Helping people with computers... one answer at a time.

Most newer wireless keyboards have good encryption on them and limited range. But, you should still know the danger of getting sniffed.

Hi, Leo. I read on your site that it can be dangerous to use a wireless mouse and keyboard. But everyone seems to be using them these days. I do like the convenience of it. But I'm worried. What can I do to make it safer? Will a firewall, router, or anything stop people from picking up the signals? I don't want to start using something where passwords or bank codes could be plucked out of the air.

In this excerpt from Answercast #18, I look at the dangers of using a wireless keyboard or mouse (and if you should worry about using them).

Dangers of wireless

So, I don't want to alarm people unnecessarily. It is theoretically possible for people to sniff the keystrokes from a wireless keyboard to your PC.

The mouse I'm much less concerned about because all they are really getting there is information like: the mouse moved 5 pixels left and 3 pixels up, and they clicked the right mouse button. That doesn't tell them anything worthwhile.

The keyboard, on the other hand, if it were sniffable, could potentially let the attacker know that you've pressed particular keystrokes. And perhaps those keystrokes were passwords.

The good news is that most currently available wireless keyboards use types of encryption that are pretty good. You really don't have to be terribly concerned about it.

Wireless range

Also, the range we're talking about here isn't really very far. The range is something on the order of maybe 30 feet; maybe a 100 feet at best.

So it's one of those things where I also wouldn't worry much unless someone with malicious intent can get really close to your machine.

It's not like somebody across the street, or even a couple of floors up or down from your office, is going to be able to sneak in and listen to your keystrokes. It really is a proximity thing.

Encryption and proximity

So between those two things – the basic encryption that's in most current keyboards and the kind of distance that's involved in order to pick these signals up – it's not something that I really worry about.

It is something you need to be aware of if you are using an older keyboard that may not have the best encryption. Or you are in an environment where people are getting close enough that they could be sniffing your keyboard.

The only real solution for that, the only true solution in that case, is to not use wireless; to use a wired keyboard.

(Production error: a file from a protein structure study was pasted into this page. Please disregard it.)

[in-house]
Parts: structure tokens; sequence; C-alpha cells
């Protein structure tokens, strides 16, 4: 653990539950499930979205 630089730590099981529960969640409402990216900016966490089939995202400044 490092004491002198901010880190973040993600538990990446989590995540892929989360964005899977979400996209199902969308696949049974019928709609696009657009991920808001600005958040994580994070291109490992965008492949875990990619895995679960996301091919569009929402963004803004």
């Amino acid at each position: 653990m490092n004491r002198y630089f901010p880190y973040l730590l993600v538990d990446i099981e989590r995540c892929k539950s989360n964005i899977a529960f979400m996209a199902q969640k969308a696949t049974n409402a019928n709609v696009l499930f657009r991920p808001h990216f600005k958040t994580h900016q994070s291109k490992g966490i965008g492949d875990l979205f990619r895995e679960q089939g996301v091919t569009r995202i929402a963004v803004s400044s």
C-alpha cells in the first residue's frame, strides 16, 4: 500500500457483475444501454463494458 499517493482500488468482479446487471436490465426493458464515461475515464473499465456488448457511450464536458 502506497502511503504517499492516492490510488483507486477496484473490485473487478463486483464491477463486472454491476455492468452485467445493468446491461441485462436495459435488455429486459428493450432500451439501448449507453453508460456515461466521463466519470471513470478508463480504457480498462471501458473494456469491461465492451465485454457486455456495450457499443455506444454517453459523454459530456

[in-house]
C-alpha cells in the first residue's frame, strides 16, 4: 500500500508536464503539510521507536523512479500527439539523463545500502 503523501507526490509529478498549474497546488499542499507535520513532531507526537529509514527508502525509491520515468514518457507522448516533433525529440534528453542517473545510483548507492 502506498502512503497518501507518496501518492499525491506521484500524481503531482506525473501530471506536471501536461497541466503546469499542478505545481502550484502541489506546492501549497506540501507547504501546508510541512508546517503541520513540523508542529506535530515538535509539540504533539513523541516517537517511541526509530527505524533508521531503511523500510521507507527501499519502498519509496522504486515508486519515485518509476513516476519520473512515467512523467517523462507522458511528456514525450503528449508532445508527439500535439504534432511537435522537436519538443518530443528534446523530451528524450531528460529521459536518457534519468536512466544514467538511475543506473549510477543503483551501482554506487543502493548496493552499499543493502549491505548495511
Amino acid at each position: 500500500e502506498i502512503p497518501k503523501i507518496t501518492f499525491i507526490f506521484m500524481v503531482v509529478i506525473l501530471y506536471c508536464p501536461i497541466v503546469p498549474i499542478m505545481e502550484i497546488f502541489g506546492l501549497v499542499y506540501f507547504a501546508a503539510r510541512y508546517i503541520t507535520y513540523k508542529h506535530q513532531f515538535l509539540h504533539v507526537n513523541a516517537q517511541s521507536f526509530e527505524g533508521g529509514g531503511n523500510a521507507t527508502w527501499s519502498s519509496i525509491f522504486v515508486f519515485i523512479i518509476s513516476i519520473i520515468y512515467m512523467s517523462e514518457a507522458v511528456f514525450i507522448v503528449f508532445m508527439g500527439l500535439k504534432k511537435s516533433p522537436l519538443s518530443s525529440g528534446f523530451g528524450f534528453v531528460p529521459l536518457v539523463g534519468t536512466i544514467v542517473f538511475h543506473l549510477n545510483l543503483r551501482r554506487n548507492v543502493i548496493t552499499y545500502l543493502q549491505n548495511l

That's really the only way to stay completely safe in a case like this.

Like I said, in most cases, the threat is overstated. It's more of a 'possibility' than a true threat. Most people need not worry.

End of Answercast #18. Back to - Audio Segment

Article C5359 - May 17, 2012 « »

Leo Leo A. Notenboom has been playing with computers since he was required to take a programming class in 1976. An 18 year career as a programmer at Microsoft soon followed. After "retiring" in 2001, Leo started Ask Leo! in 2003 as a place for answers to common computer and technical questions. More about Leo.

Not what you needed?


Mark J
May 18, 2012 8:10 AM

I was concerned about the security of using a wireless keyboard, so I googled the model number of my keyboard and on the features page it told me the keyboard used 128 bit AES encryption, which is pretty good. So, If you’re concerned about the security of your wireless keyboard or the one you’re intending to buy, *Google it*

May 18, 2012 9:45 AM

Hi Leo, I love your Answercast series and look
forward to reading you "ask leo" articles.
Keep up the good work!! enjoy the weekend

Tony G
May 22, 2012 2:43 PM

I have used a wireless Keyboards for years, but I have never worried about loosing a password, the reason is that I do not type passwords.
I have used Roboform since it came out, now I use Roboform2Go on a USB key that I carry around my neck.
So the only password I have to type is the one to access Roboform, the rest of the passwords is Roboform that finds the website shoots in the Username and Password and presses return and I am in a flash.
After logging in Roboform I can visit as many sites I want without having to input another password.

Comments on this entry are closed.

If you have a question, start by using the search box up at the top of the page - there's a very good chance that your question has already been answered on Ask Leo!.

If you don't find your answer, head out to to ask your question.